Tomorrow I leave with the Islanders for two big games in Pittsburgh and New Jersey. I spoke with Billy Guerin this afternoon and it sounds like he's going to make the trip. If he gets the OK from the doc Wednesday morning, there's a chance Bill could play on Thursday. Also sounds like Bryan Berard will be back.

Thanks, Islanders fans, for playing a big part in what has been a pretty amazing start to the season on a lot of levels. Let's keep it going.

Thursday, November 8, 2007

Vintage home team hockey broadcasting

On my way home from a CVS run tonight, I heard the perfect little illustration of how a home team hockey announcer treats his team compared to the opponent. It just happened to be Dave Maloney on the Rangers radiocast, but I'm not doing this to show up Dave, a good guy and strong analyst. Dave's no different than Kinger or Sherry or the guys in Buffalo and Calgary. That's just the way it is. I found this first period sequence tonight amusing.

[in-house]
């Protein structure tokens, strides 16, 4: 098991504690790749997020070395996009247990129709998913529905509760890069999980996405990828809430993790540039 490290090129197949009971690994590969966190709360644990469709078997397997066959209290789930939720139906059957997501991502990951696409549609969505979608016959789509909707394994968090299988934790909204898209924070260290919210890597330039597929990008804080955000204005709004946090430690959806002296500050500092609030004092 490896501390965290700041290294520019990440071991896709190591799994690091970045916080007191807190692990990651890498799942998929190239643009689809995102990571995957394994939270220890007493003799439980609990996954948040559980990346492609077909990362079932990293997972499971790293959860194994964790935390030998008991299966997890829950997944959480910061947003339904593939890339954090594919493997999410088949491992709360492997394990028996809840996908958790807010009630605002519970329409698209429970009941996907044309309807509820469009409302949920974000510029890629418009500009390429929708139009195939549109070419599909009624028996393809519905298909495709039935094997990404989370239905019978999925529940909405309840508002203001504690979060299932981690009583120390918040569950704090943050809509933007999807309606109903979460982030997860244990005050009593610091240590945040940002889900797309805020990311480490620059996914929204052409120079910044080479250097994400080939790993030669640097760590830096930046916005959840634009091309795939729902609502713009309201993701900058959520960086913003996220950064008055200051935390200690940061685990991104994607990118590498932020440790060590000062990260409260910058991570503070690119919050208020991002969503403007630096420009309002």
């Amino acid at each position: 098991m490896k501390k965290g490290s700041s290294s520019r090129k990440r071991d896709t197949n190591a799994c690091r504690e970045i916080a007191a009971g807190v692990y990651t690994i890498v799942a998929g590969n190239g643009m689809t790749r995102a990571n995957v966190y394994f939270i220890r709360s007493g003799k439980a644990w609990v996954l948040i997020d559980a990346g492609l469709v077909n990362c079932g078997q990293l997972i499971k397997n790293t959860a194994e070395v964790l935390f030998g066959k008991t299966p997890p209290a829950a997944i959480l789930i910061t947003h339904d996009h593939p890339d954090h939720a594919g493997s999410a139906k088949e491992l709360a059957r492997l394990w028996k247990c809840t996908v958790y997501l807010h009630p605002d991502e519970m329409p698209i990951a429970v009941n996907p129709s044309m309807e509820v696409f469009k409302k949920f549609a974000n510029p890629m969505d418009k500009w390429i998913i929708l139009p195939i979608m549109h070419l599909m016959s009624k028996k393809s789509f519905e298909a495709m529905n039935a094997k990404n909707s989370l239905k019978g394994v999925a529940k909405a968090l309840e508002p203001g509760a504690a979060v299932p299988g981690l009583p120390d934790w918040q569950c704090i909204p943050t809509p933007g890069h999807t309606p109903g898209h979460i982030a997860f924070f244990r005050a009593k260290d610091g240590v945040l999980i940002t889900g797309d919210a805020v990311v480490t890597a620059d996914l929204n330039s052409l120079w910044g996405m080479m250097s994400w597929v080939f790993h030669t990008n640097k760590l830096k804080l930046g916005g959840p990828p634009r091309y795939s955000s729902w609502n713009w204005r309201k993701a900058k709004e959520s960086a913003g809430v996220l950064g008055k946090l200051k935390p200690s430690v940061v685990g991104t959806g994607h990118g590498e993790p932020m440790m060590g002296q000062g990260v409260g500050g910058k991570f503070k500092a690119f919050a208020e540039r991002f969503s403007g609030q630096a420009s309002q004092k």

Dave on Pittsburgh's Colby Armstrong getting a penalty for pulling down the slowish Rangers dman Jason Strudwick: "Oh, that's a bad play by Armstrong. Strudwick's not a guy who's going to beat you with his legs, so if you're Armstrong you have to be crisper on the forecheck. You have to come in with speed, you have to be smart and ready. The coach isn't going to be happy with that penalty by Armstrong." (Good, fair analysis).

Dave just seconds later on Sean Avery, who costs the Rangers their power play soon after it starts when he's called for interference when he gets in the way of Pens dman Sergei Gonchar: "Oh...Sean, Avery's gotta be better than that."

That's harmless, understandable home team broadcasting, but sometimes it gets real stupid out there.